When the political class unites
The constitutional amendment on OBC reservation was needed. But it also shows the limits of political imagination
The Opposition’s decision to interrupt its disruption of Parliament to support the Centre’s constitution amendment bill to restore the powers of states and union territories to determine backward groups illustrates what ties, and divides, Indian politics. The rare all-party consensus on the bill is a reflection of how reservations have come to be the holy cow of Indian politics — no party can be remotely seen against it. It is also a reflection of the power of the Other Backward Classes (OBCs) — each party woos this heterogenous category and is apprehensive of doing anything that may come across as insensitive to their aspirations. And it is a reflection of the limits of the imagination of the political class in candidly acknowledging the need for a revision in the architecture of affirmative action in India.
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The immediate trigger for the bill was a Supreme Court verdict which scrapped Maratha reservations because it exceeded the 50% reservation cap. But this isn’t the issue the bill seeks to address. In the same verdict, the court underlined that the power to determine classification of backward groups rested with the Centre. But states have had their own lists of OBCs, who are then eligible for state-level education and employment benefits. The court ruling revoked this right, and a plea by the Centre went unheeded. The amendment will restore the power of states to draw and maintain their own list. And in that respect, the bill is necessary. The Centre cannot be the sole authority in determining backwardness, especially when there are widespread local variations. A caste group in one state may, due to historical reasons of backwardness, classify as OBC but not in another.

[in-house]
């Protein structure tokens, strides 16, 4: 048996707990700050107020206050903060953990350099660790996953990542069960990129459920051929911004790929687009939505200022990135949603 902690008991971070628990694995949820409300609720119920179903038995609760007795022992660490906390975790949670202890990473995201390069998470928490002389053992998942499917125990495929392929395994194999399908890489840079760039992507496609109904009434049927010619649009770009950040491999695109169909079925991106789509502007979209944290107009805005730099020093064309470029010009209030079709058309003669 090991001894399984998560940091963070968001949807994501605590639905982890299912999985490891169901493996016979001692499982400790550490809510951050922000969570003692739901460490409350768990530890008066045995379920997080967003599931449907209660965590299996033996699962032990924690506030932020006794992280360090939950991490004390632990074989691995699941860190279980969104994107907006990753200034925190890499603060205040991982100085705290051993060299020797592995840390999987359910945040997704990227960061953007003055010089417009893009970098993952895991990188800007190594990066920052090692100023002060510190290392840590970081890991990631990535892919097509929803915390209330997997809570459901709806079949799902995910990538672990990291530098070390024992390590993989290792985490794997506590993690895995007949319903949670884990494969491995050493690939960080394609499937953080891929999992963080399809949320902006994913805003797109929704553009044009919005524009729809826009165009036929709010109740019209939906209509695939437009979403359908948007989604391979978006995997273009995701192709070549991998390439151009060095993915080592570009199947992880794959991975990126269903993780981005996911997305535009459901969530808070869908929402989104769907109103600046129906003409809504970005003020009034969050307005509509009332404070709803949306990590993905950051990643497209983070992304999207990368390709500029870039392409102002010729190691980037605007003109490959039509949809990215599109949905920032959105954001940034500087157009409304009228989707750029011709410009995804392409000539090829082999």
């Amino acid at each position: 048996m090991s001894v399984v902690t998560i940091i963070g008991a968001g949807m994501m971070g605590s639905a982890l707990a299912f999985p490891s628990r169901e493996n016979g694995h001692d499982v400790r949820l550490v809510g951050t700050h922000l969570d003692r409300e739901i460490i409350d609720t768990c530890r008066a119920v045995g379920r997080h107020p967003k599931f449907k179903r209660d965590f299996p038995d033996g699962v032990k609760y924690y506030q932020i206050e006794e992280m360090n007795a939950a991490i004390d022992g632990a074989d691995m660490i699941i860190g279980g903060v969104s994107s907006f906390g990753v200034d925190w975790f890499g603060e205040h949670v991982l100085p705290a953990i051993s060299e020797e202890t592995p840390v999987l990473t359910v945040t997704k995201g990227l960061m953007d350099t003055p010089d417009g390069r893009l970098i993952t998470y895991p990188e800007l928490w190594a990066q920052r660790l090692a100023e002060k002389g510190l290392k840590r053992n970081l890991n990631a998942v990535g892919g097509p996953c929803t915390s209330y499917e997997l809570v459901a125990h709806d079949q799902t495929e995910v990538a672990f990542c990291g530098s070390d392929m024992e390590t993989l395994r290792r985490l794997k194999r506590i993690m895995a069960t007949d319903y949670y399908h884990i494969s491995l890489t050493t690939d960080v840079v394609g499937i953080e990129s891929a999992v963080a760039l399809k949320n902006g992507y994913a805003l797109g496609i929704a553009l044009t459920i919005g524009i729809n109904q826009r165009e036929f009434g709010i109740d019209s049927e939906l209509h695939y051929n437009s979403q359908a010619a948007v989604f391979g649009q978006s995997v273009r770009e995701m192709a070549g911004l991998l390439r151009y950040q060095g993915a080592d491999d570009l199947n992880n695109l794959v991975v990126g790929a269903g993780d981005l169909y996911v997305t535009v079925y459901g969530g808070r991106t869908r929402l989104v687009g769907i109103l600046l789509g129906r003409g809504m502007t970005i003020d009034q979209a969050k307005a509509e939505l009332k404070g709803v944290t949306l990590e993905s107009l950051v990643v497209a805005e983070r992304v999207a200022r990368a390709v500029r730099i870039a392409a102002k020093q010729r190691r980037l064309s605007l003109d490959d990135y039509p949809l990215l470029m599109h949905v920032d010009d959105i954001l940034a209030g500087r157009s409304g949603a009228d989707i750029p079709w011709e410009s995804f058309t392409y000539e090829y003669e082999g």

But even as the bill is necessary, the political consensus on it — in the backdrop of acrimony on almost everything else — is telling. For the Bharatiya Janata Party, which has successfully cultivated a huge loyal OBC base, signalling to the community that it is sensitive to its aspirations is necessary, especially in the run up to polls in Uttar Pradesh. For the Opposition, ensuring that states retain the right to determine this list is essential to both preserving its base but also ensuring that the BJP does not walk away with coming across as championing OBC rights. But beyond the political calculus, what India needs is a careful, data-based, just affirmative action policy, for the current architecture has become a tool of power-sharing rather than actually addressing historic injustice.